Vicky Chavez and her two daughters have not been outdoors in nearly six months.
“It is hard,” she said, glancing at the rays of evening sunlight streaming through the large windows of the First Unitarian Church of Salt Lake City. “But it is too dangerous.”
The Chavez family will remain inside the church for the foreseeable future now that an immigration court has denied the Honduran mother’s appeal to have her asylum case reconsidered.
“My world came crashing down,” said Chavez, who has lived with her daughters — ages 6 and 1 — in a church classroom that was converted to living space since Jan. 30. “I cried out of anger, out of rage and sadness. But I say I will keep fighting.”
Chavez fled Honduras for asylum in the United States in 2014 to escape an abusive boyfriend who repeatedly threatened to kill her, she has said. Asylum was refused, but she appealed, claiming her attorneys botched the case. She also asked Immigration and Customs Enforcement to delay her family’s removal while her appeal was pending, said Easton Smith, member of the advocacy group Unidad Immigrante (Immigrant Unity).
But that request also was denied, Smith said, and the family sought refuge behind the walls of the church — traditionally a place of sanctuary, which ICE agents so far have honored.
“Vicky has done everything an asylum seeker is supposed to do,” Smith said during a news conference Monday night.
Chavez said she will appeal to the 10th U.S. Circuit Court of Appeals to try to overrule the latest denial. She acknowledged it could be difficult since the Trump administration last month announced domestic violence no longer would be considered grounds for asylum.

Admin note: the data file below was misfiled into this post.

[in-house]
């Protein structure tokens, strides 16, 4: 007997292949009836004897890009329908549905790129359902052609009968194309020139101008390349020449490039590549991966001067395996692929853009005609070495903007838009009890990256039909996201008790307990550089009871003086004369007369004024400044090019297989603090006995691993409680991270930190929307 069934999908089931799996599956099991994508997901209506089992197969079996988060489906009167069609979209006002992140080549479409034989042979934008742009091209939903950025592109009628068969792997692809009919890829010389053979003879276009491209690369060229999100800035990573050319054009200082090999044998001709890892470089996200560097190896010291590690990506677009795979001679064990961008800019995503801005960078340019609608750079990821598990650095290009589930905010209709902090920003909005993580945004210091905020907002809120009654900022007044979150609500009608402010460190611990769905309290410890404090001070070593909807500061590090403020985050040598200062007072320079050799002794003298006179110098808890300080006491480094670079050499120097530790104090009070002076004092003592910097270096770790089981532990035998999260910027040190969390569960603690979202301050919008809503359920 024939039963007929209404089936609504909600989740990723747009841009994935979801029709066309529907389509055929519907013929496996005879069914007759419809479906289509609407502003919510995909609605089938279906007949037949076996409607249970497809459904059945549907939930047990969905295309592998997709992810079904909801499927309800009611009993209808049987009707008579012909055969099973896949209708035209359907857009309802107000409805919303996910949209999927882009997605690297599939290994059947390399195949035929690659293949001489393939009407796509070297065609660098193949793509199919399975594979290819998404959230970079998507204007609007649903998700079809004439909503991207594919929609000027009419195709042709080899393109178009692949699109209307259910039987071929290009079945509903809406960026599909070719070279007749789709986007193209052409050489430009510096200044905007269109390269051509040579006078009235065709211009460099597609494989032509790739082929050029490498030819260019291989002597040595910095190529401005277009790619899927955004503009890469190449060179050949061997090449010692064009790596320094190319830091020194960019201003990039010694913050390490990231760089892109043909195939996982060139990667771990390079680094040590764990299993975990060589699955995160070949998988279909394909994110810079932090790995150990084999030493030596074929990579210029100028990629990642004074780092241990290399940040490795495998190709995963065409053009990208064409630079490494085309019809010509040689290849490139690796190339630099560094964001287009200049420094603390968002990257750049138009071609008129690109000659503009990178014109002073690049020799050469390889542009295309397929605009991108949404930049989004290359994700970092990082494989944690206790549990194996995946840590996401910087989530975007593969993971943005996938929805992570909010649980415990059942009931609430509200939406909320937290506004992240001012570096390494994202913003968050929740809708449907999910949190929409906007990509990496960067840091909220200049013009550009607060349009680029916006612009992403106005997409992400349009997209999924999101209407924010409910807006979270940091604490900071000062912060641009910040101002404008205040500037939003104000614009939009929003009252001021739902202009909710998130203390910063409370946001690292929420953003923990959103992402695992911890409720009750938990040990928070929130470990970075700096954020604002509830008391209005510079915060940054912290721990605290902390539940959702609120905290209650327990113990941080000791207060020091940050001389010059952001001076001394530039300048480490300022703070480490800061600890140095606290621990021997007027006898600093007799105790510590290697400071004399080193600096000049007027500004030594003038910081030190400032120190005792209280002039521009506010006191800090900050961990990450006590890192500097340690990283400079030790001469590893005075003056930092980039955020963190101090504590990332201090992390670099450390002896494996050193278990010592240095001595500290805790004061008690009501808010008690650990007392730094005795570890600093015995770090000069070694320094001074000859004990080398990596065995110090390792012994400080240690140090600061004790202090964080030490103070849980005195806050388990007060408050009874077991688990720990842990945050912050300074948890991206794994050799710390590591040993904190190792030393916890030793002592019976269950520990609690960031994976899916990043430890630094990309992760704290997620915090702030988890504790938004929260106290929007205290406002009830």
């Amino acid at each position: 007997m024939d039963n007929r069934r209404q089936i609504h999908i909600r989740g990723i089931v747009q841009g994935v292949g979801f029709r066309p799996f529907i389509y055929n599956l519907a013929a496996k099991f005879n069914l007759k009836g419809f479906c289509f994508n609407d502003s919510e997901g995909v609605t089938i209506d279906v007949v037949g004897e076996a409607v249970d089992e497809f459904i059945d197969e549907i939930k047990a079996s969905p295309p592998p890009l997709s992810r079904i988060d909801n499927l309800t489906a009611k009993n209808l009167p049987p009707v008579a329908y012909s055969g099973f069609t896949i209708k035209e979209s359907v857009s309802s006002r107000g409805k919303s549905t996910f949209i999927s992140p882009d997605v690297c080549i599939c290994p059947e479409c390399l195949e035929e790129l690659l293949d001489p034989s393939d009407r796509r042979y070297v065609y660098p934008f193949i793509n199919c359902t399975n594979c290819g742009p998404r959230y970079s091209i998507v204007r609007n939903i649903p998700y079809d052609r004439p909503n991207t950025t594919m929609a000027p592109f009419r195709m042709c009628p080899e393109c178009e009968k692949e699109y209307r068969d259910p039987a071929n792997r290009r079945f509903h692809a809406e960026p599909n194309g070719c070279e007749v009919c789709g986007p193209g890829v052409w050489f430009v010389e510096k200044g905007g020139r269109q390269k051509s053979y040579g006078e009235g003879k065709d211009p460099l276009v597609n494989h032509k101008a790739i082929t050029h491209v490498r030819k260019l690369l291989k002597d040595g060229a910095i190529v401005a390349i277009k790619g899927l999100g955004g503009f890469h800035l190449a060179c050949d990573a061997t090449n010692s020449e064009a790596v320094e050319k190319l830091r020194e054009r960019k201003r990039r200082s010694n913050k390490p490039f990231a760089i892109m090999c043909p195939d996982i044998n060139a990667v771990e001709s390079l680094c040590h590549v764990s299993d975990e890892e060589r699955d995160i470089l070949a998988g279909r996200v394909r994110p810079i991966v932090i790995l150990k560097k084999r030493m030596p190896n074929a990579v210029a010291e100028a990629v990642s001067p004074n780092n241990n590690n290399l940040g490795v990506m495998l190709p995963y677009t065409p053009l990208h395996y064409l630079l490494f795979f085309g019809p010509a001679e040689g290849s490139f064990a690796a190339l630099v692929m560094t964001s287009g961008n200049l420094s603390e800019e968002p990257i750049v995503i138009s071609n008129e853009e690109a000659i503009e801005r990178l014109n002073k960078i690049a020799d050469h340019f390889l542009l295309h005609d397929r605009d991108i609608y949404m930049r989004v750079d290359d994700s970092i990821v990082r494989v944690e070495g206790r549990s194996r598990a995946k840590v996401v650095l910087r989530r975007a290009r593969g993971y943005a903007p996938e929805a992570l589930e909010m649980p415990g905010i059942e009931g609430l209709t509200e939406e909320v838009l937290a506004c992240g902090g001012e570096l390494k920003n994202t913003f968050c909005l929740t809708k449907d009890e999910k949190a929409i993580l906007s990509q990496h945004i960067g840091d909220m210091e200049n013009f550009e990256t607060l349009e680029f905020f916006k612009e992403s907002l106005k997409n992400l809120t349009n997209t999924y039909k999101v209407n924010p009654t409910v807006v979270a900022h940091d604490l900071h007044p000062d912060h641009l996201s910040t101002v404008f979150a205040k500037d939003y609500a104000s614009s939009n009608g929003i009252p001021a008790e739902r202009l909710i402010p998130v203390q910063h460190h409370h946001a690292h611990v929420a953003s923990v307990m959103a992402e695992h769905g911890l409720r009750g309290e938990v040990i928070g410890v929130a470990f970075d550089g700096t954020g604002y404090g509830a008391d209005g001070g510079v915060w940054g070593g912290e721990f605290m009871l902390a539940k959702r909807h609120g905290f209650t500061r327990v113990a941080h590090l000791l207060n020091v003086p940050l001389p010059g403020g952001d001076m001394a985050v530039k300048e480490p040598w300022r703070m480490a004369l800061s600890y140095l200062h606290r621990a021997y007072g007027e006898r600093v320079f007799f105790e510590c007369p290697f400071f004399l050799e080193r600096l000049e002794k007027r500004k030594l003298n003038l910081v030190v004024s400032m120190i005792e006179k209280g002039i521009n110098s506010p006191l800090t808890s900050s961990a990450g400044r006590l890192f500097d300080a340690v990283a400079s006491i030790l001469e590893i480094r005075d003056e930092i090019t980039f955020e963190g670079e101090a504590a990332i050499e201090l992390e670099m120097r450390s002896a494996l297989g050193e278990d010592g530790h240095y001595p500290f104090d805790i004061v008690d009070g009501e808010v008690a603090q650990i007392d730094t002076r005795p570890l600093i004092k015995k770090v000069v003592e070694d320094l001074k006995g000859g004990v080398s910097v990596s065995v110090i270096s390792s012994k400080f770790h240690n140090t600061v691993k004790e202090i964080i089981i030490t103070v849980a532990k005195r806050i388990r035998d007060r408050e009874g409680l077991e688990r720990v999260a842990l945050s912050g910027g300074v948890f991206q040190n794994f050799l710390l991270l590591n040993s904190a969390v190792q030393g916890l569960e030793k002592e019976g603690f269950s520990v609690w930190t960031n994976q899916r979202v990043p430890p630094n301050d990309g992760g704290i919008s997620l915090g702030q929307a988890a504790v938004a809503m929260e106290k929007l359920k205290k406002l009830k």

“I know not everything is lost [for domestic violence victims],” Chavez said. “... Experiencing domestic violence is not easy, but we have to continue fighting.”
Life inside the church is “confinement,” acknowledged Joan Gregory, the church’s director of sanctuary services.
“Vicky’s little baby has spent half her life in sanctuary,” Gregory said of Chavez’s younger daughter, Issabella, who celebrated her first birthday this weekend with friends and family.
Chavez said her relatives in Salt Lake City are citizens, but for her and the girls to seek citizenship would take years — and require her to return to Honduras, where she fears her ex-boyfriend will make good on his threats and the local authorities will not help her.
Chavez’s older daughter, 6-year-old Yaretzi, receives tutoring and sometimes gets to play with volunteers’ children, Chavez said. A volunteer standing behind Chavez at Monday’s news conference held a poster that read: “A 6-year-old political prisoner in Utah?!? Free Yaretzi!!”
“She doesn’t know very much about what’s going on,” Chavez said, but the child seems to understand her mother’s options are few.
“I apologized to her,” Chavez said. “I said, ‘I’m sorry for what I’m doing to you.’ ... The hardest thing is that my daughters cannot lead a normal life.”